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Daily News Summary
29 November 2021

image Coronavirus: Government reintroduces masks for communal areas in secondary schools
image Loosening the Old School Tie: Radio 4 documentary explores the value of an independent education
image "The English curriculum is a great example of how schools can tailor content to their students"
image "I love my job and I never thought my career would end like this"
image Local council refuses to issue questionnaire that asks schoolchildren about sex
image Education secretary urges schools to diversify governing boards
image Ukulele edging out the recorder in school music lessons

Coronavirus: Government reintroduces masks for communal areas in secondary schools

 

The Government has said that face masks should be worn in communal areas in English secondary schools and colleges to slow the spread of the Omicron COVID variant. Nadhim Zahawi, the education secretary, said: "We will continue to prioritise children's and young people's education and wellbeing, making sure education and childcare settings are as safe as possible and children continue to benefit from classroom teaching." By Victoria Lindrea, BBC News.

MPs have warned that the Omicron variant will lead to “chaos” in schools as children will be instructed to self-isolate as a result of new COVID rules. Ministers added that the decision risks a repeat of the summer term when thousands of healthy children were told to stay at home. By Camilla Turner, The Telegraph.

According to BBC News, in light of the new COVID variant, the Department for Education has sent an email to secondary schools urging them to be prepared to test pupils when they return to school in January. By Malu Cursino.

The Telegraph has reported that booster jabs are to be offered to all adults, and that the prime minister has asked the Joint Committee on Vaccination and Immunisation to consider whether 12 to 15-year-olds should now be offered a second dose. By Laura Donnelly.

School leaders have expressed concerns about the low take-up of COVID vaccinations among secondary students and are calling on the Government to consider introducing more measures to prevent further disruption to education in schools. By Helen Chapman, Tes.

Schools Week takes a closer look at what schools need to know about the new COVID guidance. By John Dickens.

Economist Jack Worth, from the National Foundation for Educational Research, has warned of a future teacher supply shortage as initial teacher training applications have dropped to below pre-pandemic levels. By Matilda Martin, Tes.

Solihull Metropolitan Borough Council is facing legal action over claims children in clinically vulnerable families have been told they must attend school or face a fine despite the ongoing pandemic. By Samantha Booth, Schools Week.

 

Loosening the Old School Tie: Radio 4 documentary explores the value of an independent education

 

A Radio 4 documentary entitled 'Loosening the Old School Tie' investigates whether an independent school education is of value to parents as well as looking at issues facing the sector. The documentary features interviews with Jane Lunnon, head of Alleyn's School, Nick Hewlett, head of St Dunstan's College, and Barnaby Lenon, chairman of the Independent Schools Council.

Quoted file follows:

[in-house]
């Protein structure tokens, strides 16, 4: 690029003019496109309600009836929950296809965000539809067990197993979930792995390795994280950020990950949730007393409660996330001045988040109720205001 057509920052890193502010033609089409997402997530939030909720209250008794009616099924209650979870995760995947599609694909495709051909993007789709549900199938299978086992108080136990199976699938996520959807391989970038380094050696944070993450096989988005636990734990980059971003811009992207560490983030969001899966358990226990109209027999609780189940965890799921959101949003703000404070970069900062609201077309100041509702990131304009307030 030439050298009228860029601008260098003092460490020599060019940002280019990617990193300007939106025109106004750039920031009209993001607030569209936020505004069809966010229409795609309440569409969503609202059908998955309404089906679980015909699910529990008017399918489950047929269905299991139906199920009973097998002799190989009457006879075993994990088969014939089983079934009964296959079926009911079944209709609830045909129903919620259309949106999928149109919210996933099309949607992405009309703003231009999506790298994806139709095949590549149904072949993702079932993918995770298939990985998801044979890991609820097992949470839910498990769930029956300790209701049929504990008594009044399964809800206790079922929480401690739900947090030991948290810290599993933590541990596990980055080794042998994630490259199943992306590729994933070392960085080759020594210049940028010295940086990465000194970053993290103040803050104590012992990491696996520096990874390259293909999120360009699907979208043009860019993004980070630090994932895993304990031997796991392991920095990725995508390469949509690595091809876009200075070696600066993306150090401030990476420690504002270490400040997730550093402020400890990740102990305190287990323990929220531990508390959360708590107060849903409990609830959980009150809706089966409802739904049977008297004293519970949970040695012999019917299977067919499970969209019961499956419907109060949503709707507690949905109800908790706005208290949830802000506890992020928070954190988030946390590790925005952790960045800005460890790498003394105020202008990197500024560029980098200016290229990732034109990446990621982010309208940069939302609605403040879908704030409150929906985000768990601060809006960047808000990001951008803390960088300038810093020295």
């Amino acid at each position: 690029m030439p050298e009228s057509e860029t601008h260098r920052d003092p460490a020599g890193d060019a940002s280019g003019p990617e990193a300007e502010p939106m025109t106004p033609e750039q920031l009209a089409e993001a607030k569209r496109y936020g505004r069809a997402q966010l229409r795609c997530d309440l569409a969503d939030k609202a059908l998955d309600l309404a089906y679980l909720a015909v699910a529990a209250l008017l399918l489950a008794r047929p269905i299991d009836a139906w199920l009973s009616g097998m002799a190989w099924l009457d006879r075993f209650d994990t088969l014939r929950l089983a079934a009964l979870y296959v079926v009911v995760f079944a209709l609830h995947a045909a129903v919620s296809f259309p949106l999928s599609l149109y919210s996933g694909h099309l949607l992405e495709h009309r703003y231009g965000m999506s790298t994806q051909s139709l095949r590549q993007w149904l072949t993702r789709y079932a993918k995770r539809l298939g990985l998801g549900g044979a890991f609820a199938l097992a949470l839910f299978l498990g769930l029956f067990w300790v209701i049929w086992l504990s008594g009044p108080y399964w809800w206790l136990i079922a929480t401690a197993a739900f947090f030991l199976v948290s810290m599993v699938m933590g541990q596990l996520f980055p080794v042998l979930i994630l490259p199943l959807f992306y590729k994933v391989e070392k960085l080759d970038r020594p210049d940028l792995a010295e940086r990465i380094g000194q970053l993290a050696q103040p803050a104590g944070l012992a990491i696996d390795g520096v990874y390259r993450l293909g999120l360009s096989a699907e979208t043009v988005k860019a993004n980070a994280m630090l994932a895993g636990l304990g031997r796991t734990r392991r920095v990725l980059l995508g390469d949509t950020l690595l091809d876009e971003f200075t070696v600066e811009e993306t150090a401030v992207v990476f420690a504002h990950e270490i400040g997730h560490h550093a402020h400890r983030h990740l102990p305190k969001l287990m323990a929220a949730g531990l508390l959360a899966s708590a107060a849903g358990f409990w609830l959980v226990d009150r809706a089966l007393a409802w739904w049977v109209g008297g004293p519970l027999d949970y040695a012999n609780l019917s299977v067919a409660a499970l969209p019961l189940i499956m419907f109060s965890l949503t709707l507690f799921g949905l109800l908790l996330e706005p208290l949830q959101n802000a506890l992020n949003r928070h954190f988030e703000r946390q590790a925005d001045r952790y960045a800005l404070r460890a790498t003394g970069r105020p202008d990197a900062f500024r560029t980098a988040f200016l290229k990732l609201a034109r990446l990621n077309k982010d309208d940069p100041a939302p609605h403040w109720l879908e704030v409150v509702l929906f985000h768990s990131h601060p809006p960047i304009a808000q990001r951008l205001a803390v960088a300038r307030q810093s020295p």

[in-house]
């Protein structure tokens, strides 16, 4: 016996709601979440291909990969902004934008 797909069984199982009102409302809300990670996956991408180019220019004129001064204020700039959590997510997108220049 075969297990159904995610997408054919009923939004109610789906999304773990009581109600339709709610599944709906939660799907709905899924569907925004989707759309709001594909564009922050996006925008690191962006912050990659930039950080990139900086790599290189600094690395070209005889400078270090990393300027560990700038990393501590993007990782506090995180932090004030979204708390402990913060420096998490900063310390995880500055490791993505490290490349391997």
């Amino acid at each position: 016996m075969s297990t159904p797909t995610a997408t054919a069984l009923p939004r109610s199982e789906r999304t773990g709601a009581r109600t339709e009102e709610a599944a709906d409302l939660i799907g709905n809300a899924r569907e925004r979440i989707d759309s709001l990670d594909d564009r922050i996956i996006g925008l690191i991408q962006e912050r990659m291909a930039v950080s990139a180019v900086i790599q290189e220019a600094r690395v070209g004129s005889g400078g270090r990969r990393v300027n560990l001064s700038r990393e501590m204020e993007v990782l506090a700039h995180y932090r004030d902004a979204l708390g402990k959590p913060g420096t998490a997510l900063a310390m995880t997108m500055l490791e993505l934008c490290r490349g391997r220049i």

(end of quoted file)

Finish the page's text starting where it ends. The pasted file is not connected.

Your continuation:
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BBC Radio 4

"The English curriculum is a great example of how schools can tailor content to their students"

 

The education secretary has applauded teachers "for responding with enthusiasm to the calls from their students to see a greater diversity in the authors and works discussed in class" when asked about the introduction of more diverse texts in English lessons. Tes.

 
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Tes

"I love my job and I never thought my career would end like this"

 

The Guardian speaks to headteachers who have resigned over "brutal" Ofsted inspections. One of the anonymous heads said: “Since I was 15 all I’ve wanted to do was teach. But now I’m leaving because I really feel the kids aren’t being put first and staff are being pushed to breaking point – and I don’t want to be part of it.” By Anna Fazackerley.

 
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The Guardian

Local council refuses to issue questionnaire that asks schoolchildren about sex

 

West Lothian council in Scotland has refused to issue a questionnaire to schools that asks pupils about their sex lives. The council has said that the questionnaire, which asks pupils how much sexual experience they have had, “brought up significant concerns”. By Constance Kampfner, The Times.

 
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The Times

Education secretary urges schools to diversify governing boards

 

Speaking at the National Governance Association's annual conference, Nadhim Zahawi said: “We need to do more to encourage those who may not ever have considered volunteering as a governor or trustee but who still have so much to offer, who could bring a fresh perspective perhaps or a specific skill that a board really needs.” By James Carr, Schools Week.

 
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Schools Week

Ukulele edging out the recorder in school music lessons

 

A new report by ABRSM, which runs music exams, has found that fewer children are playing the recorder in schools, with the ukulele becoming a more common instrument to learn in music lessons. By Nicola Woolcock, The Times. The article mentions Sheffield High School for Girls as a school teaching pupils to play the ukulele.

 
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The Times

 

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